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How do you get leadership positions? A Caltech alum says it's more like a show, don't tell scenario.

Updated: Oct 11, 2021

We had the opportunity of interviewing Mojo Joshua Sonola, an alum of California Institute of Technology, about: Extracurriculars


Mojo is a graduate of Caltech with a degree in degree in chemical engineering and a minor in computer science. In high school, he attended the Wheeler High School magnet program while dual enrolled at the Georgia Academy of Mathematics Engineering and Science. Throughout his life, Mojo has been involved in different extracurricular activities, revolving around music, sports, and leadership organizations. Mojo is currently an associate at Goldman Sachs.


Key points he made:

  1. I have always tried to balance extracurriculars and academics, with more of a focus on academics.

  2. I think being well-rounded is better than being “spiky”. Academics and extracurriculars both play an important role in personal development.


Q: How do you think your roles as a Georgia Academy tour guide and leader of the Georgia Academy Intramural team improved your communication skills?

A: Being a tour guide and ambassador at Georgia Academy gave me a chance to talk frequently with incoming parents and students, as well as administrators and leaders at Georgia Academy. Being one of the first people incoming students and parents met before they went to the Academy made me feel personally responsible for putting my best foot forward and being able to articulate and communicate how amazing the program was. Being a leader of the Georgia Academy Intramural team meant that I needed to rally and excite people behind the common goal of playing different sports. I needed to figure out which sports people wanted to play and communicate with them well in advance when all of our games were.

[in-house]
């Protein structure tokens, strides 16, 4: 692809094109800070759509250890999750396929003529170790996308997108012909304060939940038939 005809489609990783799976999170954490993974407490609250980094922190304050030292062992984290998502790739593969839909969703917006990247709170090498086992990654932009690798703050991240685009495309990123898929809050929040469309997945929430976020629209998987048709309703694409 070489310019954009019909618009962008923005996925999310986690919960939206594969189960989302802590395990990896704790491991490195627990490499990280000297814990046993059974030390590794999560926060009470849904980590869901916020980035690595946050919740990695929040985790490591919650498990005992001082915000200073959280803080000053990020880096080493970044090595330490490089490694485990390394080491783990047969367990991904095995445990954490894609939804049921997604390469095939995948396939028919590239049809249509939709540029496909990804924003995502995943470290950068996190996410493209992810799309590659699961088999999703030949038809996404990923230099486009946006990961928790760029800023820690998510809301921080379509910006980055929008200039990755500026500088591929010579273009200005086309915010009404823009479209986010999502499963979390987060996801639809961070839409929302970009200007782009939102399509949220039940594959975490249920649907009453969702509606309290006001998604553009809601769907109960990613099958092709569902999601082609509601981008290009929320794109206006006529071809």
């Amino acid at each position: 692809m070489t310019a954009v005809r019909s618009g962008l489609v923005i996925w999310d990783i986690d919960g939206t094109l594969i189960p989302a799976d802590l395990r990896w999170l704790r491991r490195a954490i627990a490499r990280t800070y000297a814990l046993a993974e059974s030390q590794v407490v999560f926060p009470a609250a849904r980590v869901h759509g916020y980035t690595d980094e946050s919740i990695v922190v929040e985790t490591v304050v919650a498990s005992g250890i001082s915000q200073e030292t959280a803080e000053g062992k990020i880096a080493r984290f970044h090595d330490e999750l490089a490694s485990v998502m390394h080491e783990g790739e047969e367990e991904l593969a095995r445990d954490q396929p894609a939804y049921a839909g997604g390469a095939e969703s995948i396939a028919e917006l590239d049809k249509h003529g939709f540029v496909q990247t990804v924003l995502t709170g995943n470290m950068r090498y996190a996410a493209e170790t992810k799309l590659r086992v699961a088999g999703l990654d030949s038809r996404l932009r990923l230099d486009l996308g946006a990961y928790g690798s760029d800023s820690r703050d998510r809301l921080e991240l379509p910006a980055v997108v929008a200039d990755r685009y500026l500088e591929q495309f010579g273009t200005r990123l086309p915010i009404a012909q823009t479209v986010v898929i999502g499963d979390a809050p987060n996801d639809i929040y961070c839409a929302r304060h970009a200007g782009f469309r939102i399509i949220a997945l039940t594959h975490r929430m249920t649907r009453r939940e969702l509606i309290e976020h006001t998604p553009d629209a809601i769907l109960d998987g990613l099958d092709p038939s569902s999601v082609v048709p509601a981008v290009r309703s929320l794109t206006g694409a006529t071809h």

Q: How did you build up a reputation to become the leader of the intramural team?

A: I became the leader of the intramural team my second year in school due to my excitement for sports and social nature. I’ve always enjoyed sports as they give me a chance to release steam and relax. Given that I enjoyed playing most sports and talking and communicating with people, corralling people to go to intramural sports was an easy next step for me.




Q: Did you prioritize your extracurriculars or your academics?

A: I have always tried to balance extracurriculars and academics, with more of a focus on academics. For the longest time, I was convinced I wanted to be a professional musician, an extracurricular activity I’ve been doing since I was 5 years old. Over time, this turned into more of a hobby and less of a career path. In the end, I optimized for having the most fun and getting the most experiences out of extracurriculars I could while maintaining a strong academic performance.




Q: How did you choose which extracurriculars to be involved in in high school? We noticed there wasn’t an obvious trend.

A: Since a young age, my biggest interests outside academics have been music and sports. Most of the extracurriculars I was involved in throughout high school followed this theme. Outside of this, I was also involved with math team and went to different competitions. All of my activities were activities that I enjoyed doing, helped relieve stress, and taught me valuable skills outside of the classroom. They were all team activities so I had to learn to rely on other people, to be reliable myself, and the value of teamwork and conflict resolution.




Q: Just your opinion: do you think it is better to be a well-rounded individual/student or a “spiky” individual/student?

A: I think being well-rounded is better than being “spiky”. Academics and extracurriculars both play an important role in personal development. While being academically strong is important,extracurriculars have taught me many valuable life lessons. As I’ve grown older, it’s become more obvious to me that people are who more well-rounded can make it further in life as they have the knowledge and skills to output great work and they have the social skills to communicate with others around them.



Want to learn more about Mojo? Check out his LinkedIn at: https://www.linkedin.com/in/joshua-sonola


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